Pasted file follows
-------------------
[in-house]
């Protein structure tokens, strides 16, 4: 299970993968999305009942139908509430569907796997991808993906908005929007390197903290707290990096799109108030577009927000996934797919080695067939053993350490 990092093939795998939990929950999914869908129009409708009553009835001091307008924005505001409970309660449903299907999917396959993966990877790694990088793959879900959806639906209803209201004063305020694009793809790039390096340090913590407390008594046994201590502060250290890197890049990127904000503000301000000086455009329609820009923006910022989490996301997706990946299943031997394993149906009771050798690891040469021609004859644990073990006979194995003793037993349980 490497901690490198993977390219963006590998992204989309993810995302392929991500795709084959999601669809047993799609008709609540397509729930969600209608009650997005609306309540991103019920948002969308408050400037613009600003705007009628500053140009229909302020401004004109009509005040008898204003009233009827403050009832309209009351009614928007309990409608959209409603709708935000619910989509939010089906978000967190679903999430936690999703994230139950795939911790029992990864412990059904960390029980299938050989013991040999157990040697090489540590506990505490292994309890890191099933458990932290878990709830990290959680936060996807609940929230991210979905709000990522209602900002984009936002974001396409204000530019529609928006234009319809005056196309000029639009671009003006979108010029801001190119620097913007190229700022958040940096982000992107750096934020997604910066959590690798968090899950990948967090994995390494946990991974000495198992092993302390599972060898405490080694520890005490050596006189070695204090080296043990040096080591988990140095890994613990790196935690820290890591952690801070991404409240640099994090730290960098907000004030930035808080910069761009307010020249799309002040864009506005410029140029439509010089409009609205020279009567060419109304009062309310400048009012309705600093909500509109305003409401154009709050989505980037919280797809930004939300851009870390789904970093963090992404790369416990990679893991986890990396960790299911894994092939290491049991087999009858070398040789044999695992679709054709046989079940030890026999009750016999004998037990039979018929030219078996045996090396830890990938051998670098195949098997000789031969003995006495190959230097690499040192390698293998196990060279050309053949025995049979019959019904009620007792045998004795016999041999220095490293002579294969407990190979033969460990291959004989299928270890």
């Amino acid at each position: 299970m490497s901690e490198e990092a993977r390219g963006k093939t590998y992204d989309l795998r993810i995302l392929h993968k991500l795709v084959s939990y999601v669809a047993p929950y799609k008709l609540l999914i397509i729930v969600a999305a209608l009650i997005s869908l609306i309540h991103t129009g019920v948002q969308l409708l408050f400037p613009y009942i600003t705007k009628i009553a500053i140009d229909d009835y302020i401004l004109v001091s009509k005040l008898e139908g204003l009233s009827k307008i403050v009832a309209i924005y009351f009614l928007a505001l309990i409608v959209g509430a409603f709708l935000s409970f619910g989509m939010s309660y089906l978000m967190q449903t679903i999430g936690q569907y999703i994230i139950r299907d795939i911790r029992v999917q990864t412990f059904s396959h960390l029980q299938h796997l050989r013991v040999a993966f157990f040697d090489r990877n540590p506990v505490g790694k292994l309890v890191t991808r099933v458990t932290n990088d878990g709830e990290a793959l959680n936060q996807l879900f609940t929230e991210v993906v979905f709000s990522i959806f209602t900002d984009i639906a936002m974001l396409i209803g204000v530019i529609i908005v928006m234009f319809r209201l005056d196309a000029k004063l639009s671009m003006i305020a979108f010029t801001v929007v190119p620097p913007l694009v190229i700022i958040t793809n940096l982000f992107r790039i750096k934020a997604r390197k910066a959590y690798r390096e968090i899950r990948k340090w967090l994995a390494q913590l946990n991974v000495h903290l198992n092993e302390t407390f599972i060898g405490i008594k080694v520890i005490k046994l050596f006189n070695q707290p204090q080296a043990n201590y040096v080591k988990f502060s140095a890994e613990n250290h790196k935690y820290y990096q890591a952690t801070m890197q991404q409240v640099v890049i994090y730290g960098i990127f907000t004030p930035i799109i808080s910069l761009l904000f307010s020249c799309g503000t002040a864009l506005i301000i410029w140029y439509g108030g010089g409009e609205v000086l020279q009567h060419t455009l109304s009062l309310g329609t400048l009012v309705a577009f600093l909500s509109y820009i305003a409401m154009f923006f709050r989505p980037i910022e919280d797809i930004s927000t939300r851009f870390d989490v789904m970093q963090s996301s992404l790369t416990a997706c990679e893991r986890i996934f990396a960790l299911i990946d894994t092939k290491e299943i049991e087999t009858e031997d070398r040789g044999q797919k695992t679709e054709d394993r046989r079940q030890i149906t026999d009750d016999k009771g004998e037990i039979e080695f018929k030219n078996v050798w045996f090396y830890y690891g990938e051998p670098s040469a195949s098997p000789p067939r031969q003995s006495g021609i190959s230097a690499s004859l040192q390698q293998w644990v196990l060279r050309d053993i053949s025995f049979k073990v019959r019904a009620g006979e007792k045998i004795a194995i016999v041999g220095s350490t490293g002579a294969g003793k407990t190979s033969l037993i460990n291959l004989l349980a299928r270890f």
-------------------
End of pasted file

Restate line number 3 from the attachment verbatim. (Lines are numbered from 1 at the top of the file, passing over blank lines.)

């Amino acid at each position: 299970m490497s901690e490198e990092a993977r390219g963006k093939t590998y992204d989309l795998r993810i995302l392929h993968k991500l795709v084959s939990y999601v669809a047993p929950y799609k008709l609540l999914i397509i729930v969600a999305a209608l009650i997005s869908l609306i309540h991103t129009g019920v948002q969308l409708l408050f400037p613009y009942i600003t705007k009628i009553a500053i140009d229909d009835y302020i401004l004109v001091s009509k005040l008898e139908g204003l009233s009827k307008i403050v009832a309209i924005y009351f009614l928007a505001l309990i409608v959209g509430a409603f709708l935000s409970f619910g989509m939010s309660y089906l978000m967190q449903t679903i999430g936690q569907y999703i994230i139950r299907d795939i911790r029992v999917q990864t412990f059904s396959h960390l029980q299938h796997l050989r013991v040999a993966f157990f040697d090489r990877n540590p506990v505490g790694k292994l309890v890191t991808r099933v458990t932290n990088d878990g709830e990290a793959l959680n936060q996807l879900f609940t929230e991210v993906v979905f709000s990522i959806f209602t900002d984009i639906a936002m974001l396409i209803g204000v530019i529609i908005v928006m234009f319809r209201l005056d196309a000029k004063l639009s671009m003006i305020a979108f010029t801001v929007v190119p620097p913007l694009v190229i700022i958040t793809n940096l982000f992107r790039i750096k934020a997604r390197k910066a959590y690798r390096e968090i899950r990948k340090w967090l994995a390494q913590l946990n991974v000495h903290l198992n092993e302390t407390f599972i060898g405490i008594k080694v520890i005490k046994l050596f006189n070695q707290p204090q080296a043990n201590y040096v080591k988990f502060s140095a890994e613990n250290h790196k935690y820290y990096q890591a952690t801070m890197q991404q409240v640099v890049i994090y730290g960098i990127f907000t004030p930035i799109i808080s910069l761009l904000f307010s020249c799309g503000t002040a864009l506005i301000i410029w140029y439509g108030g010089g409009e609205v000086l020279q009567h060419t455009l109304s009062l309310g329609t400048l009012v309705a577009f600093l909500s509109y820009i305003a409401m154009f923006f709050r989505p980037i910022e919280d797809i930004s927000t939300r851009f870390d989490v789904m970093q963090s996301s992404l790369t416990a997706c990679e893991r986890i996934f990396a960790l299911i990946d894994t092939k290491e299943i049991e087999t009858e031997d070398r040789g044999q797919k695992t679709e054709d394993r046989r079940q030890i149906t026999d009750d016999k009771g004998e037990i039979e080695f018929k030219n078996v050798w045996f090396y830890y690891g990938e051998p670098s040469a195949s098997p000789p067939r031969q003995s006495g021609i190959s230097a690499s004859l040192q390698q293998w644990v196990l060279r050309d053993i053949s025995f049979k073990v019959r019904a009620g006979e007792k045998i004795a194995i016999v041999g220095s350490t490293g002579a294969g003793k407990t190979s033969l037993i460990n291959l004989l349980a299928r270890f």